News digest #4

Mar 10, 2022 | Sector & policy

Student recruitment and development

  • Research found that overall, there is a preference for work in large organisations after graduation, with only 14% of graduates surveyed preferring to work for an SME, reported the ISE.
  • There is evidence that the values of today’s graduates tend to orientate towards higher purpose, with a report from Deloitte revealing that “younger generations want to work for companies with a purpose beyond profit”, writes Steve Mowforth from the Coventry University Talent Team.

Labour market

  • Reporters reflect how women are still overwhelmingly over-represented in low-paid, low-status jobs, a so-called horizontal segregation on International Women’s Day 2022.
  • A new study reveals that over a third of tradeswomen (89%) aren’t taken seriously as a result of their gender, and one in seven (15%) had had safety concerns at work.
  • Lorraine Kelly sparks fierce debate about classism and class divides at work when she swore on morning television.



  • Students in England are being hit by stealth cuts and tax rises by the government as they use high inflation to “quietly tighten the financial screws”.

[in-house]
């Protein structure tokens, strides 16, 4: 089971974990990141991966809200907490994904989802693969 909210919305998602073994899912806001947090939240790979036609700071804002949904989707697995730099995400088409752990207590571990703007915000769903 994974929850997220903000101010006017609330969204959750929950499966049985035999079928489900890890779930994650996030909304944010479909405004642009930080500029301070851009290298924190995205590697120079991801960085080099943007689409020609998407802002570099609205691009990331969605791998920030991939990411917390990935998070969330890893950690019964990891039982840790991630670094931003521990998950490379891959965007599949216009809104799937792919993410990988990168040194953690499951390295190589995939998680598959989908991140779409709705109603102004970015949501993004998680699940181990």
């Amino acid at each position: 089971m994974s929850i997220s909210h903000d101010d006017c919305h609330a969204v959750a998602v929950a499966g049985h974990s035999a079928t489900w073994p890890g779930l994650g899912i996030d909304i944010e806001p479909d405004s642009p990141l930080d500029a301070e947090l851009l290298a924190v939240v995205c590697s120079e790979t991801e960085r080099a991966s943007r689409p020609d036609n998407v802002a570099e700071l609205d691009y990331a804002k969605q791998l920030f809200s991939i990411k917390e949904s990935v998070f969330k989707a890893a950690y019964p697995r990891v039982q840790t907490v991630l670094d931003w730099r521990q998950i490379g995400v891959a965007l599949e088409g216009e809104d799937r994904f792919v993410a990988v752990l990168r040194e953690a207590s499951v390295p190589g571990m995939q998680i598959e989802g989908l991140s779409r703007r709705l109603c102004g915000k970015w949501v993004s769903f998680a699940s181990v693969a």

• Is a degree still a good investment? New student loan rules will see graduates paying their loans well into their 60’s. In the long run, nurses will pay more than bankers.
  • The National Audit Office found that there is a sharp rise in the number of universities in deficit. The study highlights how the higher education sector has been under increasing financial strain, and Covid-19 has only added to the pressure.
  • A new study found that over a third of UK students said that the pandemic had an impact on either their degree or university choices reported the ISE.
  • A new study highlights that those who had undertaken higher education are significantly less likely to develop dementia in their 40’s and 50’s.
  • The ‘stealthy’ change in student loan terms is set to have huge impacts on students, effectively contributing to inflation and stagnating potential wage growth.



  • The Ukraine conflict looks likely to push up energy prices even further, with knock-on effects leading to worsening cost of living crisis for students.
  • British people are reportedly willing to suffer financial hardship in the coming months as the UK economy takes a hit from the Ukraine crisis, in solidarity with Ukrainians under attack from Putin’s regime.
  • Ukraine war labelled as a ‘catastrophe’ for the global economy as stock markets plunge this week.
  • Britain relies too heavily on London and other major cities for skills and high wage jobs. The Government’s Levelling Up White Paper was a “stark reminder” of the regional inequalities faced by young people each day, and highlight apprenticeships as the way forward to end regional jobs gaps for young people.
  • Many college graduates may be caught unaware of the cost of living as the finish university, creating potential for financial instability and poor financial health.
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